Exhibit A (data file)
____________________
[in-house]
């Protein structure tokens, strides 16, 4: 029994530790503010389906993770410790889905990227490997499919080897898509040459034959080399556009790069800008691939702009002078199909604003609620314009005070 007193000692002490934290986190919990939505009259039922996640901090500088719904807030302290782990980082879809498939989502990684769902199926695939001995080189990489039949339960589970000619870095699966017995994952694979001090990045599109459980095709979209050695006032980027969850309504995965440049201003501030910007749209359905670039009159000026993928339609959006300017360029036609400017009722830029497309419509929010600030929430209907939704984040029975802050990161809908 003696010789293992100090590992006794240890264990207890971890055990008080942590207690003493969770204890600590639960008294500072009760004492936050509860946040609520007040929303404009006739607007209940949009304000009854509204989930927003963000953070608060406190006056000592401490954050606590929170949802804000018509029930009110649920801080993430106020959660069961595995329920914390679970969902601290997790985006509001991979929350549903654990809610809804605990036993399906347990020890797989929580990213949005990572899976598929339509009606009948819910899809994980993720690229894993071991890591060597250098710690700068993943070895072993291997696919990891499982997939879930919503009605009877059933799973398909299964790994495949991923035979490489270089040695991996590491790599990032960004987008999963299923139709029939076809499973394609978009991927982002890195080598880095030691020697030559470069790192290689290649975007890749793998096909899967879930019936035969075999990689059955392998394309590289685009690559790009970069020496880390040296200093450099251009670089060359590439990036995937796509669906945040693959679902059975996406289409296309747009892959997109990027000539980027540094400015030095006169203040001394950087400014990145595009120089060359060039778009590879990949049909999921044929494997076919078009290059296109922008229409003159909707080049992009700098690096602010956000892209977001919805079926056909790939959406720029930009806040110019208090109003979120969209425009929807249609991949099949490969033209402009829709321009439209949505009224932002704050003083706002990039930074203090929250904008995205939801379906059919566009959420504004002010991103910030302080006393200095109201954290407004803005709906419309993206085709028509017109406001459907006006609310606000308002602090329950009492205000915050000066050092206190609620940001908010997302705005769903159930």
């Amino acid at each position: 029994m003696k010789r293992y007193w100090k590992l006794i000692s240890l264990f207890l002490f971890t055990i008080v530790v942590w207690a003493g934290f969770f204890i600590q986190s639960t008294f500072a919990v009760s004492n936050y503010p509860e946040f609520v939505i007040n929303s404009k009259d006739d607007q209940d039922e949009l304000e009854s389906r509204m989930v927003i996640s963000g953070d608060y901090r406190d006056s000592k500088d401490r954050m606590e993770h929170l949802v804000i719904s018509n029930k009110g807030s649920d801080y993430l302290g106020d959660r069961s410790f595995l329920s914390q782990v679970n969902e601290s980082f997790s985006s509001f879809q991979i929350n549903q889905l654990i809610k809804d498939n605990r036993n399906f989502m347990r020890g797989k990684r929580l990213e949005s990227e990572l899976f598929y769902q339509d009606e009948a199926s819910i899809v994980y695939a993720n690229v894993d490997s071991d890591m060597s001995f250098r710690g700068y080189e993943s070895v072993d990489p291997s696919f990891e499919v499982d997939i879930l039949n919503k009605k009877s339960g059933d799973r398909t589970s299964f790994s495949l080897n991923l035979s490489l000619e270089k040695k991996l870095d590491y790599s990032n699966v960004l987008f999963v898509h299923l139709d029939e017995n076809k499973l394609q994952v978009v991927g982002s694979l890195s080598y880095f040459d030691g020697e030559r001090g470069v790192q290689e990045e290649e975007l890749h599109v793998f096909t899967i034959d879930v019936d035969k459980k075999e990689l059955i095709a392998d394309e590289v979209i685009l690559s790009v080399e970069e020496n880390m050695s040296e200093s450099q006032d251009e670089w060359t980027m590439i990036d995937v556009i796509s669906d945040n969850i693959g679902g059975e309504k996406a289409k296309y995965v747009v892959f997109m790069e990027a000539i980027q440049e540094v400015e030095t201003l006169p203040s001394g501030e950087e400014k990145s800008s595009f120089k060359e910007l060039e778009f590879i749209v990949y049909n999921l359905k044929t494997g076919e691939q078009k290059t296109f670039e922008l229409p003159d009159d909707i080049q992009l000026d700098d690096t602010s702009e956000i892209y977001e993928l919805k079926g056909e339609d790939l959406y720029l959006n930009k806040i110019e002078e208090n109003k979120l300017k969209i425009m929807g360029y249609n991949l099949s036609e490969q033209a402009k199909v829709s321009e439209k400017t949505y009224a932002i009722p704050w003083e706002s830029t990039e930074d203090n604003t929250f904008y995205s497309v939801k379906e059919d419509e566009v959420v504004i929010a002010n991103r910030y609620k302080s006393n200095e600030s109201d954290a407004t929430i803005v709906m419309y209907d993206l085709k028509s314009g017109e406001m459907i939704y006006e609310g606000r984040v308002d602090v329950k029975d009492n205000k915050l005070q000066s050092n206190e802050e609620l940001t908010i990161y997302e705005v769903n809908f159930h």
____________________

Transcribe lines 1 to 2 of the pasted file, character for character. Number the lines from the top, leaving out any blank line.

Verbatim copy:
[in-house]
């Protein structure tokens, strides 16, 4: 029994530790503010389906993770410790889905990227490997499919080897898509040459034959080399556009790069800008691939702009002078199909604003609620314009005070 007193000692002490934290986190919990939505009259039922996640901090500088719904807030302290782990980082879809498939989502990684769902199926695939001995080189990489039949339960589970000619870095699966017995994952694979001090990045599109459980095709979209050695006032980027969850309504995965440049201003501030910007749209359905670039009159000026993928339609959006300017360029036609400017009722830029497309419509929010600030929430209907939704984040029975802050990161809908 003696010789293992100090590992006794240890264990207890971890055990008080942590207690003493969770204890600590639960008294500072009760004492936050509860946040609520007040929303404009006739607007209940949009304000009854509204989930927003963000953070608060406190006056000592401490954050606590929170949802804000018509029930009110649920801080993430106020959660069961595995329920914390679970969902601290997790985006509001991979929350549903654990809610809804605990036993399906347990020890797989929580990213949005990572899976598929339509009606009948819910899809994980993720690229894993071991890591060597250098710690700068993943070895072993291997696919990891499982997939879930919503009605009877059933799973398909299964790994495949991923035979490489270089040695991996590491790599990032960004987008999963299923139709029939076809499973394609978009991927982002890195080598880095030691020697030559470069790192290689290649975007890749793998096909899967879930019936035969075999990689059955392998394309590289685009690559790009970069020496880390040296200093450099251009670089060359590439990036995937796509669906945040693959679902059975996406289409296309747009892959997109990027000539980027540094400015030095006169203040001394950087400014990145595009120089060359060039778009590879990949049909999921044929494997076919078009290059296109922008229409003159909707080049992009700098690096602010956000892209977001919805079926056909790939959406720029930009806040110019208090109003979120969209425009929807249609991949099949490969033209402009829709321009439209949505009224932002704050003083706002990039930074203090929250904008995205939801379906059919566009959420504004002010991103910030302080006393200095109201954290407004803005709906419309993206085709028509017109406001459907006006609310606000308002602090329950009492205000915050000066050092206190609620940001908010997302705005769903159930």